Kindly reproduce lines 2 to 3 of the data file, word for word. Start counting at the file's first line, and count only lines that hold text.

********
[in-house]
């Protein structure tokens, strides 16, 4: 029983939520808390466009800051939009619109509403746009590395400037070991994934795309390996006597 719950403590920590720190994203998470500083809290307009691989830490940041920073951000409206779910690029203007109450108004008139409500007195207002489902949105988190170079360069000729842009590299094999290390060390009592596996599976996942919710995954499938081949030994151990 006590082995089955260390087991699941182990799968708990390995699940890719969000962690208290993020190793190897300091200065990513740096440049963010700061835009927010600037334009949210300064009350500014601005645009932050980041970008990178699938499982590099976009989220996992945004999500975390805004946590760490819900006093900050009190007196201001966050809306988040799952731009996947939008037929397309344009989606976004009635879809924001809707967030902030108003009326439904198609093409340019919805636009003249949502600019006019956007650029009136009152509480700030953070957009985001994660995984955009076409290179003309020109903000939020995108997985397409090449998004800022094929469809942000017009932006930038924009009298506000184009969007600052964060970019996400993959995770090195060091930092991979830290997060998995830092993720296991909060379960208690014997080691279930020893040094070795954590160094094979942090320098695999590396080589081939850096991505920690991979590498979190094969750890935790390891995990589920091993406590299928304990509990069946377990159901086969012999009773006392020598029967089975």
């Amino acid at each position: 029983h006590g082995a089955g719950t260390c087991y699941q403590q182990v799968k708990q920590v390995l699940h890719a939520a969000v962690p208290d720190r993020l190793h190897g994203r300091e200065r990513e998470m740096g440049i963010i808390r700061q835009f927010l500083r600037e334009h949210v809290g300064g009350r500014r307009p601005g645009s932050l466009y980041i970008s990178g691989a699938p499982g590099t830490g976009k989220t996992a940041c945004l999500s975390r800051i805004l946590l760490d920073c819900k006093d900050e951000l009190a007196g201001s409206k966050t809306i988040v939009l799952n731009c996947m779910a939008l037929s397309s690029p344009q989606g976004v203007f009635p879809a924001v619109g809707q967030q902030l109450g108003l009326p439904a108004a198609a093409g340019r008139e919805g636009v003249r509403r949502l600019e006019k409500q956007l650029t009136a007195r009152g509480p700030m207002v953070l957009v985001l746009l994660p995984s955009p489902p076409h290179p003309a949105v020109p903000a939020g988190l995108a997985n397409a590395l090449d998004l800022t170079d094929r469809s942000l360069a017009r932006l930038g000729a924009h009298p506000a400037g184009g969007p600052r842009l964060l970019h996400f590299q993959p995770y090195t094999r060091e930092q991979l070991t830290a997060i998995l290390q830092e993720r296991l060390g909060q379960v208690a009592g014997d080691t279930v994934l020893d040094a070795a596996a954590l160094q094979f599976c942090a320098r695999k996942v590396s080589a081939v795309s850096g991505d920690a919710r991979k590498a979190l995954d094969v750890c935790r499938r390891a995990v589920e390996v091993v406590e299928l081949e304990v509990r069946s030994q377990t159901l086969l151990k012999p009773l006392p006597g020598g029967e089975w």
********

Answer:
């Protein structure tokens, strides 16, 4: 029983939520808390466009800051939009619109509403746009590395400037070991994934795309390996006597 719950403590920590720190994203998470500083809290307009691989830490940041920073951000409206779910690029203007109450108004008139409500007195207002489902949105988190170079360069000729842009590299094999290390060390009592596996599976996942919710995954499938081949030994151990 006590082995089955260390087991699941182990799968708990390995699940890719969000962690208290993020190793190897300091200065990513740096440049963010700061835009927010600037334009949210300064009350500014601005645009932050980041970008990178699938499982590099976009989220996992945004999500975390805004946590760490819900006093900050009190007196201001966050809306988040799952731009996947939008037929397309344009989606976004009635879809924001809707967030902030108003009326439904198609093409340019919805636009003249949502600019006019956007650029009136009152509480700030953070957009985001994660995984955009076409290179003309020109903000939020995108997985397409090449998004800022094929469809942000017009932006930038924009009298506000184009969007600052964060970019996400993959995770090195060091930092991979830290997060998995830092993720296991909060379960208690014997080691279930020893040094070795954590160094094979942090320098695999590396080589081939850096991505920690991979590498979190094969750890935790390891995990589920091993406590299928304990509990069946377990159901086969012999009773006392020598029967089975």
């Amino acid at each position: 029983h006590g082995a089955g719950t260390c087991y699941q403590q182990v799968k708990q920590v390995l699940h890719a939520a969000v962690p208290d720190r993020l190793h190897g994203r300091e200065r990513e998470m740096g440049i963010i808390r700061q835009f927010l500083r600037e334009h949210v809290g300064g009350r500014r307009p601005g645009s932050l466009y980041i970008s990178g691989a699938p499982g590099t830490g976009k989220t996992a940041c945004l999500s975390r800051i805004l946590l760490d920073c819900k006093d900050e951000l009190a007196g201001s409206k966050t809306i988040v939009l799952n731009c996947m779910a939008l037929s397309s690029p344009q989606g976004v203007f009635p879809a924001v619109g809707q967030q902030l109450g108003l009326p439904a108004a198609a093409g340019r008139e919805g636009v003249r509403r949502l600019e006019k409500q956007l650029t009136a007195r009152g509480p700030m207002v953070l957009v985001l746009l994660p995984s955009p489902p076409h290179p003309a949105v020109p903000a939020g988190l995108a997985n397409a590395l090449d998004l800022t170079d094929r469809s942000l360069a017009r932006l930038g000729a924009h009298p506000a400037g184009g969007p600052r842009l964060l970019h996400f590299q993959p995770y090195t094999r060091e930092q991979l070991t830290a997060i998995l290390q830092e993720r296991l060390g909060q379960v208690a009592g014997d080691t279930v994934l020893d040094a070795a596996a954590l160094q094979f599976c942090a320098r695999k996942v590396s080589a081939v795309s850096g991505d920690a919710r991979k590498a979190l995954d094969v750890c935790r499938r390891a995990v589920e390996v091993v406590e299928l081949e304990v509990r069946s030994q377990t159901l086969l151990k012999p009773l006392p006597g020598g029967e089975w």